October 05, 2012

Date of Neandertal-modern Human admixture (Sankararaman et al. 2012)

I posted my views on this paper when it first appeared on the arXiv. Now it has been published in PLoS Genetics. Also of interest the authors' post on Haldane's Sieve, as well as Graham Coop's take on the same.

To summarize my own take: the paper proves that recent gene flow between Neandertals (or a Neandertal-like population) and modern humans did occur. But, because of inherent limitations of LD-based methods (due to the exponential decay of LD), such methods can only work on relatively recent signals of admixture. One of the contributions of this paper is its treatment of recombination maps which had not hitherto been used to date such old admixture events.

Both the inherent limitations of LD-based methods and the choice of using SNPs with less than 10% minor allele frequency in Europeans leave open the possibility that the genomewide signal from D-statistics of the form D(African, Eurasian, Neandertal, Outgroup) is driven in part by African population structure. In particular, if one looks at SNPs that have either been ascertained in African individuals or are polymorphic in Africans and monomorphic in Eurasians, the D-statistic signal persists.

In any case, the authors are well aware of this possibility:

Combining these various strategies, we are able to obtain accurate estimates of the date of last exchange of genes between Neandertals and modern humans (also see Discussion). This date shows that recent gene flow between Neandertals and modern humans occurred but does not exclude that ancient substructure in Africa also contributes to the LD observed.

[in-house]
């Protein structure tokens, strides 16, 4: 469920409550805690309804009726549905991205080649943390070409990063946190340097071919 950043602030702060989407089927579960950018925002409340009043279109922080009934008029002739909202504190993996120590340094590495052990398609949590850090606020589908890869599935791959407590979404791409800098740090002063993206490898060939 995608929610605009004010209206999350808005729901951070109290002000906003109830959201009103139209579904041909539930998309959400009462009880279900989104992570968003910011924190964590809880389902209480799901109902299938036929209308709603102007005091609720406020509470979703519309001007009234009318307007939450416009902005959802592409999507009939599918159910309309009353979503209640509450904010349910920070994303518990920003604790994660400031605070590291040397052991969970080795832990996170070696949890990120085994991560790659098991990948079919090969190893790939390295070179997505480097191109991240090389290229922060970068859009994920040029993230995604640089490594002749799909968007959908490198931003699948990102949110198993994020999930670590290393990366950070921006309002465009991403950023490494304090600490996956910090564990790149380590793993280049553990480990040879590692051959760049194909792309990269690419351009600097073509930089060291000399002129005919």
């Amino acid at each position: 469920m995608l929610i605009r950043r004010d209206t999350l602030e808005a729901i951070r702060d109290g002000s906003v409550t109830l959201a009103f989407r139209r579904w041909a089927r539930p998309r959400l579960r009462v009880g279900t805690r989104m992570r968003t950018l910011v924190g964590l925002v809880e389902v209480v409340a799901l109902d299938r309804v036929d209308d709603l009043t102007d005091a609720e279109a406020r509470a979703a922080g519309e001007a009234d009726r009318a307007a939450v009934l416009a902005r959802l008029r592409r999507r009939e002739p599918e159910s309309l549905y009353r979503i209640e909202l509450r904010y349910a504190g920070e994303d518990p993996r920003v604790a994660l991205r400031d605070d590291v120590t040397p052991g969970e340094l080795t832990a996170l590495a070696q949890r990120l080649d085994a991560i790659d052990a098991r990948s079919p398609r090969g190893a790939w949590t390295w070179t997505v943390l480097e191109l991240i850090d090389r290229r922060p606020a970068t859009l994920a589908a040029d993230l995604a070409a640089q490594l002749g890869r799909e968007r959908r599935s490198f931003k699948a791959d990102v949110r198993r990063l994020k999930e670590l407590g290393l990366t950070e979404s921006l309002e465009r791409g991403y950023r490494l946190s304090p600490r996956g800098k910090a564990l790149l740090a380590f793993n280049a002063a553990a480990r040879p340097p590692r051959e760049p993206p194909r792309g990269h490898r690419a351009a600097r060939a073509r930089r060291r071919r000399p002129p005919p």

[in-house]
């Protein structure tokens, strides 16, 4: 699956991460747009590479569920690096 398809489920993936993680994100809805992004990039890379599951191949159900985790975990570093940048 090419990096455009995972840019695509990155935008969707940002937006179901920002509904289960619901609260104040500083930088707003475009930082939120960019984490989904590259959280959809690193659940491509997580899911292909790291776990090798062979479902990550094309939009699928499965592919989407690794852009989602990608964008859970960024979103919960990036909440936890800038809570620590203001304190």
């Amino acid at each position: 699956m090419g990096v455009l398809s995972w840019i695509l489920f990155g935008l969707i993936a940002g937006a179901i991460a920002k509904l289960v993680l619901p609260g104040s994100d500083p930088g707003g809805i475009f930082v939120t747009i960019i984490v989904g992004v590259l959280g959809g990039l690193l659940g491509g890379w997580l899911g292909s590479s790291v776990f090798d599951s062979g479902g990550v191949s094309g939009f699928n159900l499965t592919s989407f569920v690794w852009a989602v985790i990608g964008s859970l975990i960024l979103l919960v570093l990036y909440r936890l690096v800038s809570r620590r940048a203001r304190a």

One of the problems hindering our ability to infer the presence of archaic African admixture is the absence of an ancient DNA sequence from archaic Africans, due to poor conditions for DNA preservation in high temperature regions. But, Pickrell et al. (2012) developed techniques for showing that a population is admixed (in their case all Khoe-San) groups even in the absence of a reference unadmixed individual. That admixture occurred in the last few thousand years, so it is not obvious how well that method would work on potential old signals of admixture. However, both Hammer et al. and Lachance et al. discovered signals of archaic admixture in Africans in targeted regions that date to a similar timeframe as the Neandertal admixture in Eurasians, so I am hopeful that such a signal might be extractable even in the absence of a reference archaic African genome.

PLoS Genet 8(10): e1002947. doi:10.1371/journal.pgen.1002947

The Date of Interbreeding between Neandertals and Modern Humans

Sriram Sankararaman et al.

Comparisons of DNA sequences between Neandertals and present-day humans have shown that Neandertals share more genetic variants with non-Africans than with Africans. This could be due to interbreeding between Neandertals and modern humans when the two groups met subsequent to the emergence of modern humans outside Africa. However, it could also be due to population structure that antedates the origin of Neandertal ancestors in Africa. We measure the extent of linkage disequilibrium (LD) in the genomes of present-day Europeans and find that the last gene flow from Neandertals (or their relatives) into Europeans likely occurred 37,000–86,000 years before the present (BP), and most likely 47,000–65,000 years ago. This supports the recent interbreeding hypothesis and suggests that interbreeding may have occurred when modern humans carrying Upper Paleolithic technologies encountered Neandertals as they expanded out of Africa.


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